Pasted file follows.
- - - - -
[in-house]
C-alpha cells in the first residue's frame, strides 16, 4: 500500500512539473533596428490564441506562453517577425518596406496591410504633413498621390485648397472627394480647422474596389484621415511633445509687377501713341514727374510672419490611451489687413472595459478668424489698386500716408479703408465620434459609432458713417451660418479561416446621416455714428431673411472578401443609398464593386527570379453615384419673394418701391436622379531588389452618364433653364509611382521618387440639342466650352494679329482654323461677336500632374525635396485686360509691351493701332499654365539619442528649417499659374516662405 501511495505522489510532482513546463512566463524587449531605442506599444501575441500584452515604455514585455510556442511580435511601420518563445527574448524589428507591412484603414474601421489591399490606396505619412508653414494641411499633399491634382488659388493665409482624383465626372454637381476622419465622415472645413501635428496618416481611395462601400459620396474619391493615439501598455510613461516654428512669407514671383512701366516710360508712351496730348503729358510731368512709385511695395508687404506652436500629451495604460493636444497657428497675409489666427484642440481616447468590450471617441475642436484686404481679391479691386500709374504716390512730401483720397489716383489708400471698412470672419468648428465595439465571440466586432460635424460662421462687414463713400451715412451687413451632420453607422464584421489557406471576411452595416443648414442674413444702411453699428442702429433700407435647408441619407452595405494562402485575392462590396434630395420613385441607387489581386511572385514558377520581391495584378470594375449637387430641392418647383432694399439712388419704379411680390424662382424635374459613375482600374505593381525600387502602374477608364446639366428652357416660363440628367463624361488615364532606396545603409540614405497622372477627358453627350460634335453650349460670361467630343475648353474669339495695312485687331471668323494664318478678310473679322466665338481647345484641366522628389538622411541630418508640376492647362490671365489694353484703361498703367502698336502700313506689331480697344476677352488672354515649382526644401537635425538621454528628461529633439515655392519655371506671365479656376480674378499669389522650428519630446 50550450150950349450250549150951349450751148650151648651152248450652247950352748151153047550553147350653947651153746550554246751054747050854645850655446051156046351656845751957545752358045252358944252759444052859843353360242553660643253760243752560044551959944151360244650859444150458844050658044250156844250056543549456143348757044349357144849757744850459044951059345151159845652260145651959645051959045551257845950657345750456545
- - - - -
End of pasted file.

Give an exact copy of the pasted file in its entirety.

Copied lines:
[in-house]
C-alpha cells in the first residue's frame, strides 16, 4: 500500500512539473533596428490564441506562453517577425518596406496591410504633413498621390485648397472627394480647422474596389484621415511633445509687377501713341514727374510672419490611451489687413472595459478668424489698386500716408479703408465620434459609432458713417451660418479561416446621416455714428431673411472578401443609398464593386527570379453615384419673394418701391436622379531588389452618364433653364509611382521618387440639342466650352494679329482654323461677336500632374525635396485686360509691351493701332499654365539619442528649417499659374516662405 501511495505522489510532482513546463512566463524587449531605442506599444501575441500584452515604455514585455510556442511580435511601420518563445527574448524589428507591412484603414474601421489591399490606396505619412508653414494641411499633399491634382488659388493665409482624383465626372454637381476622419465622415472645413501635428496618416481611395462601400459620396474619391493615439501598455510613461516654428512669407514671383512701366516710360508712351496730348503729358510731368512709385511695395508687404506652436500629451495604460493636444497657428497675409489666427484642440481616447468590450471617441475642436484686404481679391479691386500709374504716390512730401483720397489716383489708400471698412470672419468648428465595439465571440466586432460635424460662421462687414463713400451715412451687413451632420453607422464584421489557406471576411452595416443648414442674413444702411453699428442702429433700407435647408441619407452595405494562402485575392462590396434630395420613385441607387489581386511572385514558377520581391495584378470594375449637387430641392418647383432694399439712388419704379411680390424662382424635374459613375482600374505593381525600387502602374477608364446639366428652357416660363440628367463624361488615364532606396545603409540614405497622372477627358453627350460634335453650349460670361467630343475648353474669339495695312485687331471668323494664318478678310473679322466665338481647345484641366522628389538622411541630418508640376492647362490671365489694353484703361498703367502698336502700313506689331480697344476677352488672354515649382526644401537635425538621454528628461529633439515655392519655371506671365479656376480674378499669389522650428519630446 50550450150950349450250549150951349450751148650151648651152248450652247950352748151153047550553147350653947651153746550554246751054747050854645850655446051156046351656845751957545752358045252358944252759444052859843353360242553660643253760243752560044551959944151360244650859444150458844050658044250156844250056543549456143348757044349357144849757744850459044951059345151159845652260145651959645051959045551257845950657345750456545